Acid-Base Reactions

This is part of Year 11 HSC Chemistry course under the topic of Chemical Reactions

HSC Chemistry Syllabus

  • Conduct investigations to predict and identify the products of a range of reactions, for example:
    • Acid/Base Reactions
    • Acid/Carbonate Reactions

    Acid-Base Reactions

    This video discusses fundamentals of acid-base reactions including basic acid-base reactions such as metal/acid and acid/carbonate reactions. 

    What are Acids and Bases?

    In the context of the NSW HSC Chemistry syllabus, acids and bases are defined by two prominent theories; The Arrhenius, and Brønsted - Lowry theories of acids and bases. 


    Arrhenius Acid

    • According to the Arrhenius acid-base theory, an Arrhenius acid is a compound that dissociates in water to produce the hydrogen ion `H^+`. For instance, hydrochloric acid dissociates into hydrogen and chloride `Cl^–` ions and hence it is classified as an Arrhenius acid. 

    Arrhenius Base

    • An Arrhenius Base, similar to an Arrhenius acid, is a compound which dissociates to yield the hydroxide ion `OH^–`. An example of on such compound is sodium hydroxide which dissociates to form sodium `Na^+` and hydroxide ions. 


    Brønsted-Lowry Acid-Base Theory:

    • The Brønsted-Lowry acid-base theory defines an acid as a proton donor i.e., a hydrogen ion donor, while a base acts as a proton acceptor. 

    The figure above demonstrates how hydrogen ions are simply protons. Hydrogen atoms consist of a proton and an electron, which when losing an electron to form an ion, leaves just a proton behind. 

    Arrhenius and Brønsted-Lowry bases are explored in further detail in Year 12 Module 6 "Acids and Bases" of the NSW HSC Chemistry Syllabus.  



    A neutralisation reaction is a type of chemical reaction in which an acid and a base react quantitatively together to produce a salt and water. 

    $$\text{Acid} + \text{base} \rightarrow \text{water}$$


    Under the model of the Arrhenius acid-base theory, the process of neutralisation takes place when an acid and a base react together, resulting in the formation of water due to the interaction between `H^+` and `OH^–` ions. The net ionic equation for Arrhenius neutralisation is:

    $$H^+(aq) + OH^–(aq) \rightarrow H_2O(l)$$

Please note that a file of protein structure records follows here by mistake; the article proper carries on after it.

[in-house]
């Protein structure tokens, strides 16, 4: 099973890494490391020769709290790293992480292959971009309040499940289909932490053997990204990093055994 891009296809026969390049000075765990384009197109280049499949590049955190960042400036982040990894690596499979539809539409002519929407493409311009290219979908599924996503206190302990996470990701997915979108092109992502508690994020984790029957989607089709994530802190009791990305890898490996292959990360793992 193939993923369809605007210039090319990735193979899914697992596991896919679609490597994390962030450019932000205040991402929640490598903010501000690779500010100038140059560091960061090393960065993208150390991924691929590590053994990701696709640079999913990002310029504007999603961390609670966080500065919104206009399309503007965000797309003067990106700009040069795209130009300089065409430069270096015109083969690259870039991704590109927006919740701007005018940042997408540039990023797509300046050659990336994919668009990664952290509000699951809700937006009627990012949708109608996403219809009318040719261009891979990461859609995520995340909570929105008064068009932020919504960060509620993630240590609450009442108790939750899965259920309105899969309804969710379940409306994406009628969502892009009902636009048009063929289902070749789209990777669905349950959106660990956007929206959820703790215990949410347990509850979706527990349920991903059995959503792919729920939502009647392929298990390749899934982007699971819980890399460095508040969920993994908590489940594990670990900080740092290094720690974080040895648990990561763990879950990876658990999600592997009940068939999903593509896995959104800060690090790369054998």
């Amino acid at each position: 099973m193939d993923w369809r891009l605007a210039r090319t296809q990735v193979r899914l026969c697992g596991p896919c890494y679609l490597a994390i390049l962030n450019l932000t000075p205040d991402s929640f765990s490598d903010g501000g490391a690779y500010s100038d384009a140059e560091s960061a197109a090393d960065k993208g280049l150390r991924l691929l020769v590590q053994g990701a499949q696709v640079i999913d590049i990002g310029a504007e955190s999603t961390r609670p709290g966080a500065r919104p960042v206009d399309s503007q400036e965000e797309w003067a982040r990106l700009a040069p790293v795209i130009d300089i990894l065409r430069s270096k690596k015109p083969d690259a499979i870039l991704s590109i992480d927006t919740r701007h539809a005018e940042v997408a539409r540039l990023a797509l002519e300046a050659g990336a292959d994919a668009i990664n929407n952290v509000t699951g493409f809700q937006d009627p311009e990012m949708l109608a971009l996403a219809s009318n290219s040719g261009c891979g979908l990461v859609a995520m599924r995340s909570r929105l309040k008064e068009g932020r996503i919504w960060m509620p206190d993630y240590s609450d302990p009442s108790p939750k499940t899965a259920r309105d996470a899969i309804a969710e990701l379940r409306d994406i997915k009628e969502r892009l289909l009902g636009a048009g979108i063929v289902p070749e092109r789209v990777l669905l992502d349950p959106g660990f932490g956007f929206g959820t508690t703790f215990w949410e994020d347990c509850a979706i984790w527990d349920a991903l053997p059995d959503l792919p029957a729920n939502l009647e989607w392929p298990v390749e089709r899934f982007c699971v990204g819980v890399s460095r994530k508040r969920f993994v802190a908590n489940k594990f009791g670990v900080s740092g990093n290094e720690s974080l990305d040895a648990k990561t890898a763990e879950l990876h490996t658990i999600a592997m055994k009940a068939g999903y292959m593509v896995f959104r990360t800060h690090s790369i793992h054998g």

Under the model of the Brønsted-Lowry acid-base theory, neutralisation takes place when an acid donates a hydrogen ion to a base which accepts it. To illustrate this, consider the reaction between hydrochloric acid and ammonia.

    $$HCl(aq) + NH_3(aq) \rightarrow NH_4^+(aq) + Cl^–(aq)$$


    In this reaction, hydrochloric acid ionises in to form the hydrogen and chloride ions. When the solution of ammonia is added it accepts a hydrogen ion which was donated by the hydrochloric acid and forms the ammonium ion `NH_4^+`.


    Acid-Metal Reactions:

    These reactions can be generalised as:

    $$\text{Acid} + \text{Metal} \rightarrow \text{Salt} + \text{Hydrogen Gas}$$

    Acid-metal reactions are still considered as acid-base reactions because of the formation of hydroxide when metals react with water. 

    The stepwise reactions between sodium metal and aqueous hydrochloric acid are demonstrated by the following equations. 

    Step 1: Sodium reacts with water to form sodium hydroxide and hydrogen gas

    $$2Na(s) + 2H_2O(l) \rightarrow 2NaOH(aq) + H_2(g)$$

    Step 2: Sodium hydroxide then reacts in a neutralisation reaction with hydrochloric acid

    $$NaOH(aq) + HCl(aq) \rightarrow NaCl(aq) + H_2O(l)$$

    Overall Equation:

    $$2Na(s) + 2HCl(aq) \rightarrow H_2(g) + 2NaCl(aq)$$

    Note: Consider sodium's reaction with water which forms sodium hydroxide. This then reacts with hydrochloric acid resulting in salt and water. The aqueous nature indicates that water is not included in the reaction.  

    Quick test: The pop test can be used to verify acid and metal reactions. Combusting small amounts of hydrogen gas results in a squeaky sound, signalling the production of water – a highly exothermic process. 


    Reactions of Acids with Metal Oxides and Carbonates: 

    1. Acids and Metal Oxides

      Reactions between acids and metal oxides generally result in the formation of salt and water. Initially the reaction forms a hydroxide when the oxide reacts with water. This hydroxide then reacts with the acid to produce salt and water.

      E.g. reaction between calcium oxide and hydrochloric acid

      $$CaO(s) + 2HCl(aq) \rightarrow CaCl_2(aq) + H_2O(l)$$ 


      $$CaO(s) + H_2O(l) \rightarrow Ca(OH)_2(aq)$$

      $$Ca(OH)_2(aq) + 2HCl(aq) \rightarrow CaCl_2(aq) + 2H_2O(l)$$

    2. Acids and Carbonates:

      These are a vital type of reaction which is worth memorising. An acid reacting with a carbonate gives rise to a salt, water, and carbon dioxide. Consider the reaction between hydrochloric acid and calcium carbonate. 

      $$2HCl(aq) + CaCO_3(aq) \rightarrow CaCl_2(aq) + H_2O(l) + CO_2(g)$$